Should leaders be empathetic or firm?

Empathetic leaders are in high demand in the US. In the Nordic countries however, where empathy is an aspect of leadership, the debate is instead if leaders have become too compassionate.

leadership, empathy, firm, tough, Harvard Business Review,

How empathetic should a leader be? Will future leaders be compassionate or firm?

Is the grass always greener on the other side?

It seems you can’t win. Isn’t it interesting that when empathetic leadership is the norm, it’s benefits are being questioned while in countries with less considerate leadership styles it’s considered ideal? Some Americans even go as far as stating that the era of empathy is upon us.

Empathy a handicap?

In the Nordic countries empathy has long been part of management. Leaders have had to be considerate, weather they wanted to or not. Now however, some Scandinavians argue that being considerate is a weakness because it makes it hard to be firm and take tough decisions.

The ideal US boss is empathetic

Harvard Business Review concluded that empathy is high currency for a leader as is softer and more compassionate leadership styles. When it comes to CEOs being considerate, understanding and sympathise with employees and their feelings is considered optimal.

If you google empathic leader and empathetic leadership you get about 6,500 hits. And in general they are about leaders needing to be more considerate. The author Daniel Pink in his book “A whole new mind” writes that in the future empathy will be crucial for success.

Scandinavia a step further?

So have Sweden and Norway with their generally speaking more empathetic leaders taken the debate a step further by questioning if it’s a handicap? Or is it a step back to question if leadership have become to considerate?

Some claim that considerate leaders worry too much and can even be negatively affected by their environment as a result. If so, does that handicap them as leaders?

It’s common sense that leadership is facilitated by compassion. But taking the current debate in Scandinavia into account, maybe empathy combined with an ability to take tough decisions when necessary is ideal?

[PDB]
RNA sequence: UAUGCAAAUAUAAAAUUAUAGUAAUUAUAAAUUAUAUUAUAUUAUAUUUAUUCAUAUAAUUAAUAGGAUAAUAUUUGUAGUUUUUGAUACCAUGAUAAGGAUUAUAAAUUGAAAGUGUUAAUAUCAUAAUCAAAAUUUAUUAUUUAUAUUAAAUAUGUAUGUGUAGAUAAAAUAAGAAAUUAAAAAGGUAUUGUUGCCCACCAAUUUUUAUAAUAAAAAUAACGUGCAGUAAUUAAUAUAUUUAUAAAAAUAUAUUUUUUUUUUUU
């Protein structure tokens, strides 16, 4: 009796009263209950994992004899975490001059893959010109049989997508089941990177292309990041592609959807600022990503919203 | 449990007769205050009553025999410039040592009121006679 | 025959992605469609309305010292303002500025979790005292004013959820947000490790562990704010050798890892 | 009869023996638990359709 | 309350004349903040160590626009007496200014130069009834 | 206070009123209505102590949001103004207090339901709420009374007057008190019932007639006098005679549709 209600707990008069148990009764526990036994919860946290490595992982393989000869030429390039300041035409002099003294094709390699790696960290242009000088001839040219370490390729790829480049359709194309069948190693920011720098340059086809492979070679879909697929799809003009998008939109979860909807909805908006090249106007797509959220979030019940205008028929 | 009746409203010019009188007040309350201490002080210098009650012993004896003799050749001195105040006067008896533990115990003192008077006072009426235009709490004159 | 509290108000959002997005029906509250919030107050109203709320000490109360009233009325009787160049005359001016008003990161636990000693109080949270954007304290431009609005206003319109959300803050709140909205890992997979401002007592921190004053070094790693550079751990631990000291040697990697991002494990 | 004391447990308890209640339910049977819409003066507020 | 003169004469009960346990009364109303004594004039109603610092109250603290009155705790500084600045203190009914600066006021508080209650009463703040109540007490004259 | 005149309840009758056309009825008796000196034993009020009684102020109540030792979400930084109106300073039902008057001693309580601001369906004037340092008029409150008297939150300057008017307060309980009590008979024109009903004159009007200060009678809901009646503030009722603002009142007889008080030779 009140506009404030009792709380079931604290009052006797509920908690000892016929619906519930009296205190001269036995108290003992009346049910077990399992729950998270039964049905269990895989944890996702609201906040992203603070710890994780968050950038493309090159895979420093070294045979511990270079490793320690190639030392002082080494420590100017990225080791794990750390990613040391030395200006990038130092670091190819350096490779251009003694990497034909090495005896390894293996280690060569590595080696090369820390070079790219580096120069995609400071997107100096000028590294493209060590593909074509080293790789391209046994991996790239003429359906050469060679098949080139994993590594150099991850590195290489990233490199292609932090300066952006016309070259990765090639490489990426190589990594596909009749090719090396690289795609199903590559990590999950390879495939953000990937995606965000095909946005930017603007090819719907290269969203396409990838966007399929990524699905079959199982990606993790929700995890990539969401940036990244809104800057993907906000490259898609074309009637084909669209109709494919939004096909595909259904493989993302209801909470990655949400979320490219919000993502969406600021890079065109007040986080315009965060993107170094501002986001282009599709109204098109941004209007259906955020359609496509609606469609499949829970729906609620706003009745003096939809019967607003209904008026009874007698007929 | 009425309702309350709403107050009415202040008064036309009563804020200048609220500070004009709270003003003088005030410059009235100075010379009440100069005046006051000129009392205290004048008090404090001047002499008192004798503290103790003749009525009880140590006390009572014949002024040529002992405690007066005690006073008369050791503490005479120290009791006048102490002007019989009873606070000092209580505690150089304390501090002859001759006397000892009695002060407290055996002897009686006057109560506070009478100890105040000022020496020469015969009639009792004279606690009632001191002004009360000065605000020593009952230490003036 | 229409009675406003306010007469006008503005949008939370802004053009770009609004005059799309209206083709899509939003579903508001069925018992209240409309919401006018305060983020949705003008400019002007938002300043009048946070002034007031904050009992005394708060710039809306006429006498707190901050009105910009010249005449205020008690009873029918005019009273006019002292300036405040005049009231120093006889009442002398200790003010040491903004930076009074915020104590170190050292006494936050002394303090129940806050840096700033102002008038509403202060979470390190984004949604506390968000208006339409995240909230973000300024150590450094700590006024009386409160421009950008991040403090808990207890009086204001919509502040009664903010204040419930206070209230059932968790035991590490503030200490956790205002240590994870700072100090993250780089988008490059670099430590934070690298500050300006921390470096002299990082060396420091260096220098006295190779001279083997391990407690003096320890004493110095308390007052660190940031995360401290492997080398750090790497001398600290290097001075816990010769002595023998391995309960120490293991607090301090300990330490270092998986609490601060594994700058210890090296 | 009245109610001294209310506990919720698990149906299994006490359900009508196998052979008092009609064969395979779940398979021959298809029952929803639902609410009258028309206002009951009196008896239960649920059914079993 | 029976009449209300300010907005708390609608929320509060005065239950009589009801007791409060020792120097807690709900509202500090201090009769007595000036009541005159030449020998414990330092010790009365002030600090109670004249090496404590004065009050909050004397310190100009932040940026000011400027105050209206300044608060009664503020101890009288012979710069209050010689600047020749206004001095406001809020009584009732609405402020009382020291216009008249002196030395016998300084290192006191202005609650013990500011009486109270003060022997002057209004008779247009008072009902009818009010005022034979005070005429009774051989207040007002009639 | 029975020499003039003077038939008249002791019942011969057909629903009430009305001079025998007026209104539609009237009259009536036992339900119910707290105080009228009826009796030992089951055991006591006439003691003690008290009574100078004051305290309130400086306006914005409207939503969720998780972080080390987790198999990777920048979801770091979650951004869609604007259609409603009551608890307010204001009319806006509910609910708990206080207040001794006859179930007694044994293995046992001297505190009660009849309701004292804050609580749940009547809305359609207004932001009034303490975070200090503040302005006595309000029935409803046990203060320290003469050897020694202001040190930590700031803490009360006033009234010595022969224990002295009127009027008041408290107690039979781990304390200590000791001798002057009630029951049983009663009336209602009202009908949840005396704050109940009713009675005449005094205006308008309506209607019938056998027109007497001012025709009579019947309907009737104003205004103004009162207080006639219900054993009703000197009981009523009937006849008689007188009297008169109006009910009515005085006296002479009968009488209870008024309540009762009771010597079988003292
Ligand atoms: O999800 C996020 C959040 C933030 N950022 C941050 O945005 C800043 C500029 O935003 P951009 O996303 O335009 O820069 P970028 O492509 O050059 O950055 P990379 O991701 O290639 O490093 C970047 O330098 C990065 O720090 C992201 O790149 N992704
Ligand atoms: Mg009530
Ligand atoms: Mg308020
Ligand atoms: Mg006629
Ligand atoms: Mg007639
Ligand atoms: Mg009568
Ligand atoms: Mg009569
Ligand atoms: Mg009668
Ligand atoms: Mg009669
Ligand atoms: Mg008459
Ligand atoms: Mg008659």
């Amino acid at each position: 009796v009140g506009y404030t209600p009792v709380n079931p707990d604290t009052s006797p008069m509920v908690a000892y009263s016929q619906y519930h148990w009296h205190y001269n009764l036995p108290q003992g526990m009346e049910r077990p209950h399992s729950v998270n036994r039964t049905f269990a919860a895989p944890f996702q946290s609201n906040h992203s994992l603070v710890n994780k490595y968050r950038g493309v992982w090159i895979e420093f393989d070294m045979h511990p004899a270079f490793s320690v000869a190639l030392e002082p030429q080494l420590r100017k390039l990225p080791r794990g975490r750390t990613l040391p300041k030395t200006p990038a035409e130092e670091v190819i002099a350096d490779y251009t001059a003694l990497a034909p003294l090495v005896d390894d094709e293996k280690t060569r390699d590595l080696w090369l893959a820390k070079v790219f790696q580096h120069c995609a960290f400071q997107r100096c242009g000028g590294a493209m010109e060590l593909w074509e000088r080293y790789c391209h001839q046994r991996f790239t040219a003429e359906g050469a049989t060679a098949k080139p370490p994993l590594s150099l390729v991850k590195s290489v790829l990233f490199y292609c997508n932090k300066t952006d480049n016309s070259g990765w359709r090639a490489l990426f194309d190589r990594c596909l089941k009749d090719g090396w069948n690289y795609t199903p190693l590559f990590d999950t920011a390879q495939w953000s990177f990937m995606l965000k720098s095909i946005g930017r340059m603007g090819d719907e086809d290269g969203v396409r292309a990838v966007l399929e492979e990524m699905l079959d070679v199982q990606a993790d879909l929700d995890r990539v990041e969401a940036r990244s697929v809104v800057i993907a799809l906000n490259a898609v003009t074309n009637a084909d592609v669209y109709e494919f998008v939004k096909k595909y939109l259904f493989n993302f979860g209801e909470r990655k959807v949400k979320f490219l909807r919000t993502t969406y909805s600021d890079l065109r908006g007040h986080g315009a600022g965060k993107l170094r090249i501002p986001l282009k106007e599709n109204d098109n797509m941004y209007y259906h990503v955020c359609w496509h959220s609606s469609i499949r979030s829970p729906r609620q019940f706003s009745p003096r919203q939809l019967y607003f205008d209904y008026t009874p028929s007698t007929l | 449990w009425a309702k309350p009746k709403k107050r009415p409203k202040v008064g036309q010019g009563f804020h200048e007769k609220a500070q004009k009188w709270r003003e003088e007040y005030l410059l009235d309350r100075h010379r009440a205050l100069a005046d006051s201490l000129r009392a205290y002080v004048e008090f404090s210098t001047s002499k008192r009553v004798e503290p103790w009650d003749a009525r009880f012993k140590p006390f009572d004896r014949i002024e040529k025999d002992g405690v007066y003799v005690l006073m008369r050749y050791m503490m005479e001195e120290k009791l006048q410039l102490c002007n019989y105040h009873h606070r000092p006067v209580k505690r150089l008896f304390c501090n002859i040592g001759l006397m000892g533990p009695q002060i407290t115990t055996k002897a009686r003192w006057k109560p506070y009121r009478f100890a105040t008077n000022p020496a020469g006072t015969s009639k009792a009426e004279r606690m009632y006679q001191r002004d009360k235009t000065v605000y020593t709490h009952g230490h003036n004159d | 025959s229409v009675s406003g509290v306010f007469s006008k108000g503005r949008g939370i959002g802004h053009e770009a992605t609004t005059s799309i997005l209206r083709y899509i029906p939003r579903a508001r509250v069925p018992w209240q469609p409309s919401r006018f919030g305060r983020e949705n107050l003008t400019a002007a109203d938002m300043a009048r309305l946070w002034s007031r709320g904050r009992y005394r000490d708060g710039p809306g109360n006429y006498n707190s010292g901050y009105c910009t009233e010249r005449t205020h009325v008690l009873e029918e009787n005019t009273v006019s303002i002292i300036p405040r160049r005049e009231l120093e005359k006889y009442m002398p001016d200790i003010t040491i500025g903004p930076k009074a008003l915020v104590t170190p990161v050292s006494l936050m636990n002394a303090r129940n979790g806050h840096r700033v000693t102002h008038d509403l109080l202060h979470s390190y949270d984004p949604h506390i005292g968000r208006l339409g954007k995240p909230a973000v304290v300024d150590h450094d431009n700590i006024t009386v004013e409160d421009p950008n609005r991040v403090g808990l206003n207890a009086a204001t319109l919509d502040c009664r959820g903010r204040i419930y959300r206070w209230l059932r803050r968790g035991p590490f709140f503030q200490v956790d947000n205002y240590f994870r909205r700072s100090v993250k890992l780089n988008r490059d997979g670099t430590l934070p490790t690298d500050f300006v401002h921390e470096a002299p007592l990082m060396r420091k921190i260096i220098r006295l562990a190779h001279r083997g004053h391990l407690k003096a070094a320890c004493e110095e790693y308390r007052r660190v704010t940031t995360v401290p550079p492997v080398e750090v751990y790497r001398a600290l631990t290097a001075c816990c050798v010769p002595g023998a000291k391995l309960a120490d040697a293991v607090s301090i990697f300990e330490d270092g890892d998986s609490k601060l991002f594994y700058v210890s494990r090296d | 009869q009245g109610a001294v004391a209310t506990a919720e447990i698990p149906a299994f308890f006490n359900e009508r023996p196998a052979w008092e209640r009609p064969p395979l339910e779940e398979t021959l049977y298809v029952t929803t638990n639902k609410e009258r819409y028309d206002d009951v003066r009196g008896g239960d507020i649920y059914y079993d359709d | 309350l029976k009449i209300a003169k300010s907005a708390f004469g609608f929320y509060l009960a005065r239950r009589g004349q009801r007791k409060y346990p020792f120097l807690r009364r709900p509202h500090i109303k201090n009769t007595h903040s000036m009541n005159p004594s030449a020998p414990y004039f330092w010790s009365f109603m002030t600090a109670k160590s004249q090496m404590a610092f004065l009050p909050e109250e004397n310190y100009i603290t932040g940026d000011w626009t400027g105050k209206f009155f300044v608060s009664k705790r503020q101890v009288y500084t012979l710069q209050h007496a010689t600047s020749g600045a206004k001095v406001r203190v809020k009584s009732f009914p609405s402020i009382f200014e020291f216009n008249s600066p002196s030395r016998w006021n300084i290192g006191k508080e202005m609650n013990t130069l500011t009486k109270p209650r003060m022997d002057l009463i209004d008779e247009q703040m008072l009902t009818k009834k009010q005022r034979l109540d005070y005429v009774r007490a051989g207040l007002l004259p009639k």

Most leaders either adopt a persona that’s excessively tough or overly empathetic, or feared or loved, if you like. Obviously neither leadership style is ideal. Maybe a leader focusing on helping other people to achieve their full potential would be best? A happy medium is obviously the ultimate but how many leaders are both compassionate and tough?

Do you believe empathy is an asset or a handicap for a leader? Will we see more empathetic leaders in the future? If so, will the considerate trend then, like in Scandinavia, be questioned because such leaders worry too much which has a negative effect on their ability to manage? What lies ahead for leadership? Will it, like it always has and still is, be a mix of different kinds of leadership styles? Empathetic – to be or not to be – that’s the question leaders have to ask themselves. Or maybe the debate about the ideal leader has gone to far? The different debates going on in the US and Nordic countries certainly makes you wonder, doesn’t it? Maybe it’s time to accept that leaders are different and empathy works for some and not for others?

Photo: Flickr -The White House

99 comments to Should leaders be empathetic or firm?

  • Adele Yuboco  says:

    I personally believe that a leader should be both. Being empathic is a desirable trait to have, and should be developed by anyone holding any form of leadership. But at the same time, a leader must know when to draw the line and to put his or her foot down and be firm on any decision made.

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